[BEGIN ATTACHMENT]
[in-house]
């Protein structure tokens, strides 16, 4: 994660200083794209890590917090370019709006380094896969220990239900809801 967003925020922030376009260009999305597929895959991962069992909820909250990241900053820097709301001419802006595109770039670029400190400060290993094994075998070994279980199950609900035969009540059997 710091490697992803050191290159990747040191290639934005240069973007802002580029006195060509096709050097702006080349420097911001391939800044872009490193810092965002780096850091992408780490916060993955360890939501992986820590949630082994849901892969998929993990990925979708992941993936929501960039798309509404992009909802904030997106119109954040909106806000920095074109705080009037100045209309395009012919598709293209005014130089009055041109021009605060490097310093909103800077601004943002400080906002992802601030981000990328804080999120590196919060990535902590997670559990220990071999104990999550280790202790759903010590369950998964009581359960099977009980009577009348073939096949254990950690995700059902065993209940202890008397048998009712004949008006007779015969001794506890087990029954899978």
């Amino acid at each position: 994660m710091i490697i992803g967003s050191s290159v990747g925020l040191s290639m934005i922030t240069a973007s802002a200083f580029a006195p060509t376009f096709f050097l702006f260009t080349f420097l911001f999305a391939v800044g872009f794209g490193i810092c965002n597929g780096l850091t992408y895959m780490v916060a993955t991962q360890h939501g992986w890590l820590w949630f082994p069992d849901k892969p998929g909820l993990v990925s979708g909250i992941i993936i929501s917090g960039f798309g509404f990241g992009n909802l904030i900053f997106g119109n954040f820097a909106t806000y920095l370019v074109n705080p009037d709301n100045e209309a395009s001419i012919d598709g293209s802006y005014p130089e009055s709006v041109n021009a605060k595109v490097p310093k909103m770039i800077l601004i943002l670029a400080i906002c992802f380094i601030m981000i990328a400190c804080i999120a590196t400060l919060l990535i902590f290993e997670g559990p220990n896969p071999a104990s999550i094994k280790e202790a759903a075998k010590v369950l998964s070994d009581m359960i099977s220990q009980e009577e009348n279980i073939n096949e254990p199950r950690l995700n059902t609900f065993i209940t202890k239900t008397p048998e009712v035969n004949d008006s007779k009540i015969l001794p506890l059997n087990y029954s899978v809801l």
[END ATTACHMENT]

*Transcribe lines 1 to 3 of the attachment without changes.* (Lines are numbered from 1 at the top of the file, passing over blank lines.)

[in-house]
């Protein structure tokens, strides 16, 4: 994660200083794209890590917090370019709006380094896969220990239900809801 967003925020922030376009260009999305597929895959991962069992909820909250990241900053820097709301001419802006595109770039670029400190400060290993094994075998070994279980199950609900035969009540059997 710091490697992803050191290159990747040191290639934005240069973007802002580029006195060509096709050097702006080349420097911001391939800044872009490193810092965002780096850091992408780490916060993955360890939501992986820590949630082994849901892969998929993990990925979708992941993936929501960039798309509404992009909802904030997106119109954040909106806000920095074109705080009037100045209309395009012919598709293209005014130089009055041109021009605060490097310093909103800077601004943002400080906002992802601030981000990328804080999120590196919060990535902590997670559990220990071999104990999550280790202790759903010590369950998964009581359960099977009980009577009348073939096949254990950690995700059902065993209940202890008397048998009712004949008006007779015969001794506890087990029954899978």
């Amino acid at each position: 994660m710091i490697i992803g967003s050191s290159v990747g925020l040191s290639m934005i922030t240069a973007s802002a200083f580029a006195p060509t376009f096709f050097l702006f260009t080349f420097l911001f999305a391939v800044g872009f794209g490193i810092c965002n597929g780096l850091t992408y895959m780490v916060a993955t991962q360890h939501g992986w890590l820590w949630f082994p069992d849901k892969p998929g909820l993990v990925s979708g909250i992941i993936i929501s917090g960039f798309g509404f990241g992009n909802l904030i900053f997106g119109n954040f820097a909106t806000y920095l370019v074109n705080p009037d709301n100045e209309a395009s001419i012919d598709g293209s802006y005014p130089e009055s709006v041109n021009a605060k595109v490097p310093k909103m770039i800077l601004i943002l670029a400080i906002c992802f380094i601030m981000i990328a400190c804080i999120a590196t400060l919060l990535i902590f290993e997670g559990p220990n896969p071999a104990s999550i094994k280790e202790a759903a075998k010590v369950l998964s070994d009581m359960i099977s220990q009980e009577e009348n279980i073939n096949e254990p199950r950690l995700n059902t609900f065993i209940t202890k239900t008397p048998e009712v035969n004949d008006s007779k009540i015969l001794p506890l059997n087990y029954s899978v809801l």